Looking back at all of the traveling and the questions that people are asking me about Europe, I have come to the conclusion that my favorite place that we stayed at was Amsterdam. There was so much to see in that city and the people there have so many different views on life than I do. The people there were so friendly and always helpful if you had any questions on directions. It was also great because everybody that I ran into spoke english (unlike in Paris) and always tried to help you out. The amount of bicycles there was unreal. I have never seen anything like it in my life and I never expect to see it again unless I go back there some day. It was strange how the bicyclists seemed to dominate the road. Pedestrians and even cars and taxis had to watch out for them because they were absolutely fearless. If I had to pick one city to go back to later in life, I would definitely choose to go back to Amsterdam hands down.
While in Berlin we visited many significant historical places. Check Point Charlie was probably my favorite place solely because of all the items inside the museum. There were so many interesting ways that people escaped over the wall. My personal favorite was a kayak that could hide a person inside of it. It was very interesting to see how people escaped from east Berlin.
Another thing that we did in Berlin was visit the wall. Its hard to imagine life back then where a wall separated a city, and how different life is on each side. It was interesting to see how they accepted graffiti on the wall, because in America we normally look down on graffiti, but in Berlin they saw it as art.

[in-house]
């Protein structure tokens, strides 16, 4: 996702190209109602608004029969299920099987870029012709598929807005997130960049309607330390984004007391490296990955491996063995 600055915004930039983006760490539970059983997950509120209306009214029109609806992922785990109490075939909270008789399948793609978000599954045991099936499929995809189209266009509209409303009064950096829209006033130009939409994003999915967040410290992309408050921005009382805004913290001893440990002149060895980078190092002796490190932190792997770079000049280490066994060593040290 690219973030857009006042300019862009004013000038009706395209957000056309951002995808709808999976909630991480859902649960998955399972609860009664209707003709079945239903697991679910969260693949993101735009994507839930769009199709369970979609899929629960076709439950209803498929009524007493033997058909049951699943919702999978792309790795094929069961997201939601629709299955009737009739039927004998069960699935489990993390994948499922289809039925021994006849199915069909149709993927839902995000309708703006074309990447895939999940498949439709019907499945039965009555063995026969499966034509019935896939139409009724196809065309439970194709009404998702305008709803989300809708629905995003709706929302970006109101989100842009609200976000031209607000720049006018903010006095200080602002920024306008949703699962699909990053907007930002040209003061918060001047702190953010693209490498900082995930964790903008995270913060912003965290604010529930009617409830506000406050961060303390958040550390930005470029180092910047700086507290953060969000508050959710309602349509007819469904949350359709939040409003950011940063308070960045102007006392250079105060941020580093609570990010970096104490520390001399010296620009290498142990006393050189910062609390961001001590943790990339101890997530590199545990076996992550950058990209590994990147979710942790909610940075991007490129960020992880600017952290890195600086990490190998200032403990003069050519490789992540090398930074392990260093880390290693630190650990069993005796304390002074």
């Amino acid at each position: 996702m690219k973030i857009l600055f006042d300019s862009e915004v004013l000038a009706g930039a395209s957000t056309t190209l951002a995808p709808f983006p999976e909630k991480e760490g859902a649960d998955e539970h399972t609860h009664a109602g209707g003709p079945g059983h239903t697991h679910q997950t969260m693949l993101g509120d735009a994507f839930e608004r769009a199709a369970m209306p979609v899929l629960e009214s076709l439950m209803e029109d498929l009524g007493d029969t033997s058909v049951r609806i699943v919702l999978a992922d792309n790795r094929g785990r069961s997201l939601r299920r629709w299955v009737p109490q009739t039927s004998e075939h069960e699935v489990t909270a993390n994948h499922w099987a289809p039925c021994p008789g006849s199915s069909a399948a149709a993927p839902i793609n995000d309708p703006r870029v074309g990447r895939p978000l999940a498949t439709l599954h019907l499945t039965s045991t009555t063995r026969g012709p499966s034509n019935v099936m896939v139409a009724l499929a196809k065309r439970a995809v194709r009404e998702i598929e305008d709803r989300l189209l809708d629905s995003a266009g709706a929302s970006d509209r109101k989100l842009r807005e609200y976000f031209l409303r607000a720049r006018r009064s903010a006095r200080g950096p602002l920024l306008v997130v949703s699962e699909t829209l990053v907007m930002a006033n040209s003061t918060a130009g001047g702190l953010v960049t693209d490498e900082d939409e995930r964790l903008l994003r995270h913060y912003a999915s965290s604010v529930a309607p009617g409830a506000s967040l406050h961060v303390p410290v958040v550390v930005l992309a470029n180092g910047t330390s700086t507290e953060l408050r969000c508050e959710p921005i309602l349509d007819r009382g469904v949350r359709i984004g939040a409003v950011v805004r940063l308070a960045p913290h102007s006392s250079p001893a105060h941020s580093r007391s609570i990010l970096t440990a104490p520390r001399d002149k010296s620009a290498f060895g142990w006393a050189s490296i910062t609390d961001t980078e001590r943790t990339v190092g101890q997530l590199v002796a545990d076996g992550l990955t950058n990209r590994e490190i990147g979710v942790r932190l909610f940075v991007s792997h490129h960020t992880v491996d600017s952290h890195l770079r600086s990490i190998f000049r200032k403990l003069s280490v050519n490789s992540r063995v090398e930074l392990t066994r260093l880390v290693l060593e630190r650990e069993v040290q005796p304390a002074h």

After Berlin we headed to Bremen and we visited a maritime museum full of ships dating hundreds of years back. I never thought of how much that boats changed the way of life for all people. It made trade way easier and cheaper and it also allowed people to travel to places that you could only get to via water. Then shortly after visiting the museum, we drove past the shipping-yard. This just proved to all of us how much boats mean to us in modern day life. We saw thousands upon thousands of shipping containers and it was just an amazing view.
We stopped in Trier for just one night and only had a couple of hours to explore the city. After dinner, a few of us went out to find a place to hang out for a while before going to bed. We ran into a pub that was obviously meant for locals only, but we decided to try it out. We walked in and found only 3 other people in the pub, who gave us confusing looks. The first couple of minutes that we were there for we basically just kept to ourselves and tried not to be too loud. We didn’t know if we were accepted or how much the people at the bar liked us being there. After about 10 minutes one of the locals asked us if we were British or American. We talked with him for 3 hours that night, asking him questions about his life, learning simple German phrases, and exchanging jokes. He spoke English very well and everybody else in the bar could speak English, but it was a little more broken. This man seemed to know more about the history of the United States than I did. We talked about the Civil War and he knew the dates of the specific battles. We felt inferior because none of us could speak any other language besides English and we felt pretty ignorant for not knowing basically anything about European history. Overall the experience at the bar was eye opening for all of us, and it was a great first impression of Germany.